Ultra Wide Mock Cable Pullover by Frank H. Jernigan

Ultra Wide Mock Cable Pullover

May 2018
DK (11 wpi) ?
21 stitches and 29 rows = 4 inches
in stockinette stitch with larger needles
US 4 - 3.5 mm
US 6 - 4.0 mm
1612 - 1860 yards (1474 - 1701 m)
Man’s S (M, L, 1X, 2X)
Flag of English English

The pattern is available here after you join TKGA.org for $35 per year, possibly the best deal in the knitting world.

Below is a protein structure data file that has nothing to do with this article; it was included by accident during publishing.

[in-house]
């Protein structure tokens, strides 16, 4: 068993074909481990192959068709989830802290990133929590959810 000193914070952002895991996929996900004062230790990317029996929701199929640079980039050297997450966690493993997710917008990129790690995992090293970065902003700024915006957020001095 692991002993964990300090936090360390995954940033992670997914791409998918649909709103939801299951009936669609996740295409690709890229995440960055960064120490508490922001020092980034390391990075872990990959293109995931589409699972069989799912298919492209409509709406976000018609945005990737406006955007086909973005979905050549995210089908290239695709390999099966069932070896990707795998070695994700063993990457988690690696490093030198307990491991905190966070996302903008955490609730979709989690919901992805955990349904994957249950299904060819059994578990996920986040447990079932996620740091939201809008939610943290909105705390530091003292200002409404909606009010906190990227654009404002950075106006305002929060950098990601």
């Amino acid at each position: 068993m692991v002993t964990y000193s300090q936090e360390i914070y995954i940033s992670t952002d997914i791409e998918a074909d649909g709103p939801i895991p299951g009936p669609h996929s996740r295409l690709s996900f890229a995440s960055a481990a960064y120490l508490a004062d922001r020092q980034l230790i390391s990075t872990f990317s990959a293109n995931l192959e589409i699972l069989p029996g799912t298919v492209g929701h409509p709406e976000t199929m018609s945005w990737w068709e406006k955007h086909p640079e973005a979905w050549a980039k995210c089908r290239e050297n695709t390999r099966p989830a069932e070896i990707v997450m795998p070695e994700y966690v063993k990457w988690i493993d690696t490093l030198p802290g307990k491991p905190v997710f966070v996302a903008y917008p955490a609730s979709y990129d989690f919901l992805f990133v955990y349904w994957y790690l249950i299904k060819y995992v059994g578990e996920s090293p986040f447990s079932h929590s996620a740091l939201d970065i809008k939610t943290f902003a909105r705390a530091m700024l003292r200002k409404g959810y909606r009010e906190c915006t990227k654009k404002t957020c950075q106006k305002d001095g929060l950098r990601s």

When people speak of knitting a seamless set-in sleeve from the top down, they usually mean to create the body with open armholes, then pick up stitches around the armhole, and knit the sleeve from the top with multiple short rows for shaping. This method of course requires the body to be worked flat from the underarms to the top of the shoulder. Because it is harder to work Alpine style flat, and because it usually involves crossovers on every row, not just every other row as is the case for most Aran cables, I have been seeking a way to knit the entire sweater, except the neck area, in the round and still have set-in sleeves. In other words, the sleeve caps are knitted in the round along with the body, so more of the body is worked in the round, not just the section from the waist to the underarms. The last issue of Cast On included my Physicians Sweater worked entirely in the round up to the neck from the bottom up. Here is a better solution, in my opinion, working from the top down. The sweater is again entirely seamless. There are only a couple of short rows at the top of the sleeve caps. The rest of the sleeve cap is shaped by increases on each side. The bell shape of the cap is formed by increasing at different rates, whether every other row, every third row, or finally on every row at the bottom of the sleeve cap. Because this is a V-neck sweater, more of the body is worked flat than, say, for a crew neck, but none of this design requires crossovers on the wrong side in that section. Crossovers start occurring on every row immediately after completing the neck and only while working in the round.